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SMMT laments ‘black week’ for car industry amid thousands of job cuts

Time 1 year ago

It has been a ‘black week’ for the UK automotive industry as thousands more job cuts were announced, says the SMMT.

SMMT chief executive Mike Hawes has said the industry might be strong but ‘it is not invincible’ as a series of job cuts were unveiled by car manufacturers and car dealer groups.

Lookers said it would be cutting 20 per cent of its workforce this week – that’s around 12 people per one of its 136 dealers – while Aston Martin said 500 jobs would go and Bentley said 1,000 jobs were on the line.

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In an announcement yesterday afternoon, luxury car firm Bentley said it had done everything it could to weather the storm, but the job cuts couldn’t be avoided. The firm didn’t rule out further cuts could follow.

It follows news last week that supercar maker McLaren is planning 1,200 job cuts across its operations as it said it has been ‘severely affected by the current pandemic’.

The devastating news, led Hawes to issue the special statement to express his dismay at the pressure the industry is facing.

He said: ‘It has been a black week for UK Automotive with devastating job cuts across retail and manufacturing coming hard on the heels of earlier losses. Whilst the industry is fundamentally strong and agile, it is not invincible. 


‘Global industries are challenged and we need to ensure the UK has in place a comprehensive strategy to support the sector and the highly skilled workforce on whom it depends. 

3,000

Number of automotive job cuts announced this week

‘As the sector strives to weather the worst storm in a generation, measures to drive cash flow, stimulate demand and, above all, maintain our competitiveness are essential. 

‘Governments must double down on efforts to reboot economies, protect jobs and, internationally, work urgently to secure ambitious free trade agreements which avoid tariffs that add onerous cost and stifle global growth.’

It’s unlikely these job cuts will be the last. Most dealer groups Car Dealer Magazine has spoken to recently are planning to cut their workforce by between 10 and 20 per cent. 

Many dealers returned to work this week to buoyed enthusiasm for car sales and it looks likely that June new car registrations could actually be UP on last year. But that’s largely because cars sold during the lockdown are finally being delivered and some pent up demand.

‘Whether that lasts is the million dollar question,’ said one dealer group boss. ‘Until we know that we don’t know how many staff we need to get back from furlough, or how many we need to run our business going forward.’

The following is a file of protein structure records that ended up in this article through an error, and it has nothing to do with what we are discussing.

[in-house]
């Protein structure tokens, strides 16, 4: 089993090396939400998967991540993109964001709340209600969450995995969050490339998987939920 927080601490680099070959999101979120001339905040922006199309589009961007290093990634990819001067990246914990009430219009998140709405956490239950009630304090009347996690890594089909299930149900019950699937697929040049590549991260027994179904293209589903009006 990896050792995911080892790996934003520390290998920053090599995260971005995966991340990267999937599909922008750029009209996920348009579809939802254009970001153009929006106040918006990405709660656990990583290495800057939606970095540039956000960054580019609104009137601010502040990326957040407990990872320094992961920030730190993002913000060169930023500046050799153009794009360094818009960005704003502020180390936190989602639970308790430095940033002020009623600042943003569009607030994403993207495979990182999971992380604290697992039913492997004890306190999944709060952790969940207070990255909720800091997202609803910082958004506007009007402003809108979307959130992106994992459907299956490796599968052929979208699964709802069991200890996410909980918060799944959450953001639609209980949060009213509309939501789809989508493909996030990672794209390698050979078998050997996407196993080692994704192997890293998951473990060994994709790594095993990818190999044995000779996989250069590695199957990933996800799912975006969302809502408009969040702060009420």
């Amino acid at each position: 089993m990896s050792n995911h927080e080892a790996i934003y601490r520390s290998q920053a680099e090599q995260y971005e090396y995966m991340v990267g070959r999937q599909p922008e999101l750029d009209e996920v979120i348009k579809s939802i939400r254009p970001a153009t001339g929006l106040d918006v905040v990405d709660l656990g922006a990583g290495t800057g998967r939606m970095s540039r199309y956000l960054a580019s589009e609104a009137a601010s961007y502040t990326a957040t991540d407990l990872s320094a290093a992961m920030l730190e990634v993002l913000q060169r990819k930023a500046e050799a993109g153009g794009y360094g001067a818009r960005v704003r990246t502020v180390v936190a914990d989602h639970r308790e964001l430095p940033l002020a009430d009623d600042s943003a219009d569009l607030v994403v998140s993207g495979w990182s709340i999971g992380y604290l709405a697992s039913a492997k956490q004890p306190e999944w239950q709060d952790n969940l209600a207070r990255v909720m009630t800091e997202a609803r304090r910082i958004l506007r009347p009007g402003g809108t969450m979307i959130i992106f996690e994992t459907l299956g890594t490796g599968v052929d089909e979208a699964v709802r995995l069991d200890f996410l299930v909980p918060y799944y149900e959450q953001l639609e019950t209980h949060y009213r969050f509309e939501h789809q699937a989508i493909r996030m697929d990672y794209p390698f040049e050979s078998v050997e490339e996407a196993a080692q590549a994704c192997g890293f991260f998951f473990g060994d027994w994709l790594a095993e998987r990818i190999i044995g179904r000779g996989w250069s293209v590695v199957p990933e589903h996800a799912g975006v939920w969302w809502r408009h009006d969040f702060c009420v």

Experts from legal firm Lawgistics told Car Dealer Live yesterday that they have been inundated with requests for help from dealers looking to make job cuts now. They said dealers have returned to work and decided that the new way or working can be more efficient and doesn’t need as many staff.

While car sales may be bouncing now, most dealers are concerned this will soon peter out as job losses across the UK filter down into squeezed consumer confidence.  


It was reported this week that the SMMT had written to the government on behalf of the car industry to call for a scrappage scheme to help boost sales by 600,000 units.

The SMMT would like to see the government support £2,500 off the price of a new car in a £1.5bn scheme.  

The Guardian reported that the SMMT had told the government in a letter that any scheme should ‘support the entire market, not just disproportionately favouring specific segments or technologies, recognising the diverse nature of UK automotive manufacturing’.

In the letter sent to the chancellor Rishi Sunak and the business secretary Alok Sharma in May the paper said the trade body was pushing for ‘confidential discussions’.

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The SMMT pointed out that the scheme ‘could also support wider government ambitions in terms of climate change and improved air quality’, adding the ‘primary benefit would be in jump-starting the market, the sector and the economy without further drain on the public purse’.

The SMMT also tells the government that a government-backed scheme would bring a net benefit to the government of around £3 for every £1 spent through tax and VAT receipts.

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James Baggott's avatar

James is the founder and editor-in-chief of Car Dealer Magazine, and CEO of parent company Baize Group. James has been a motoring journalist for more than 20 years writing about cars and the car industry.

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